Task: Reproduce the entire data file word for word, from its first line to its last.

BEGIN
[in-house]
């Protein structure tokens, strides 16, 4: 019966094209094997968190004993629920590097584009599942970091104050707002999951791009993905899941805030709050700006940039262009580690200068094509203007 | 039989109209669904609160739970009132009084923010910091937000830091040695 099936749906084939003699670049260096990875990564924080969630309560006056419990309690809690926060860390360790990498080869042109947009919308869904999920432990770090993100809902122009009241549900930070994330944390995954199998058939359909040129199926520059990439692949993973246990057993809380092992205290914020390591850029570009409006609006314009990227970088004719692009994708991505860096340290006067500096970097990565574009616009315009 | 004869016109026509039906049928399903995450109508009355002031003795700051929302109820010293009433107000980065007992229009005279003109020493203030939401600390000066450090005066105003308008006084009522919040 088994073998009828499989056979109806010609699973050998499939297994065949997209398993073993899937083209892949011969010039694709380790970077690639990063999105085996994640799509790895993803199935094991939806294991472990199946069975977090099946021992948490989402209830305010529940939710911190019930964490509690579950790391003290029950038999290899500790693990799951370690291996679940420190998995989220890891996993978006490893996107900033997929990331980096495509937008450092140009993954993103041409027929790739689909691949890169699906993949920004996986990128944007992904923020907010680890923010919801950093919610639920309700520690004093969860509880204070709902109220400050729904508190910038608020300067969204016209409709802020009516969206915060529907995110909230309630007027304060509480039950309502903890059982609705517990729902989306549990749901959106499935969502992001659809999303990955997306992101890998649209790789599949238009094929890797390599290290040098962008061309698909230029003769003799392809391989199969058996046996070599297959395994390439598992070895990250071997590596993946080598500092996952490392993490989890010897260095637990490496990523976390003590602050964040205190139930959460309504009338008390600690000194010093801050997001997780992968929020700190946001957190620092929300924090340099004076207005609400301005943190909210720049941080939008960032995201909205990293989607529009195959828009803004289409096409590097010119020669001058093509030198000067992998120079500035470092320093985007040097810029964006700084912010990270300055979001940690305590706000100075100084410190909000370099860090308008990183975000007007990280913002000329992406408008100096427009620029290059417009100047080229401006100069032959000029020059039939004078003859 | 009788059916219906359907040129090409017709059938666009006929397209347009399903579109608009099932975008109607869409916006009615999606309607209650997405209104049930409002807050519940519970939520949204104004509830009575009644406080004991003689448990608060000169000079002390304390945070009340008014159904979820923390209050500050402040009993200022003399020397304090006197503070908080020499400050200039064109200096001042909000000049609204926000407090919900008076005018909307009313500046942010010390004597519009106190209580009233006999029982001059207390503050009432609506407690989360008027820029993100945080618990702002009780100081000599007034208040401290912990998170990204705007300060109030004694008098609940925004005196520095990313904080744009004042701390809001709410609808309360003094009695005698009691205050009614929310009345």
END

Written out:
[in-house]
């Protein structure tokens, strides 16, 4: 019966094209094997968190004993629920590097584009599942970091104050707002999951791009993905899941805030709050700006940039262009580690200068094509203007 | 039989109209669904609160739970009132009084923010910091937000830091040695 099936749906084939003699670049260096990875990564924080969630309560006056419990309690809690926060860390360790990498080869042109947009919308869904999920432990770090993100809902122009009241549900930070994330944390995954199998058939359909040129199926520059990439692949993973246990057993809380092992205290914020390591850029570009409006609006314009990227970088004719692009994708991505860096340290006067500096970097990565574009616009315009 | 004869016109026509039906049928399903995450109508009355002031003795700051929302109820010293009433107000980065007992229009005279003109020493203030939401600390000066450090005066105003308008006084009522919040 088994073998009828499989056979109806010609699973050998499939297994065949997209398993073993899937083209892949011969010039694709380790970077690639990063999105085996994640799509790895993803199935094991939806294991472990199946069975977090099946021992948490989402209830305010529940939710911190019930964490509690579950790391003290029950038999290899500790693990799951370690291996679940420190998995989220890891996993978006490893996107900033997929990331980096495509937008450092140009993954993103041409027929790739689909691949890169699906993949920004996986990128944007992904923020907010680890923010919801950093919610639920309700520690004093969860509880204070709902109220400050729904508190910038608020300067969204016209409709802020009516969206915060529907995110909230309630007027304060509480039950309502903890059982609705517990729902989306549990749901959106499935969502992001659809999303990955997306992101890998649209790789599949238009094929890797390599290290040098962008061309698909230029003769003799392809391989199969058996046996070599297959395994390439598992070895990250071997590596993946080598500092996952490392993490989890010897260095637990490496990523976390003590602050964040205190139930959460309504009338008390600690000194010093801050997001997780992968929020700190946001957190620092929300924090340099004076207005609400301005943190909210720049941080939008960032995201909205990293989607529009195959828009803004289409096409590097010119020669001058093509030198000067992998120079500035470092320093985007040097810029964006700084912010990270300055979001940690305590706000100075100084410190909000370099860090308008990183975000007007990280913002000329992406408008100096427009620029290059417009100047080229401006100069032959000029020059039939004078003859 | 009788059916219906359907040129090409017709059938666009006929397209347009399903579109608009099932975008109607869409916006009615999606309607209650997405209104049930409002807050519940519970939520949204104004509830009575009644406080004991003689448990608060000169000079002390304390945070009340008014159904979820923390209050500050402040009993200022003399020397304090006197503070908080020499400050200039064109200096001042909000000049609204926000407090919900008076005018909307009313500046942010010390004597519009106190209580009233006999029982001059207390503050009432609506407690989360008027820029993100945080618990702002009780100081000599007034208040401290912990998170990204705007300060109030004694008098609940925004005196520095990313904080744009004042701390809001709410609808309360003094009695005698009691205050009614929310009345």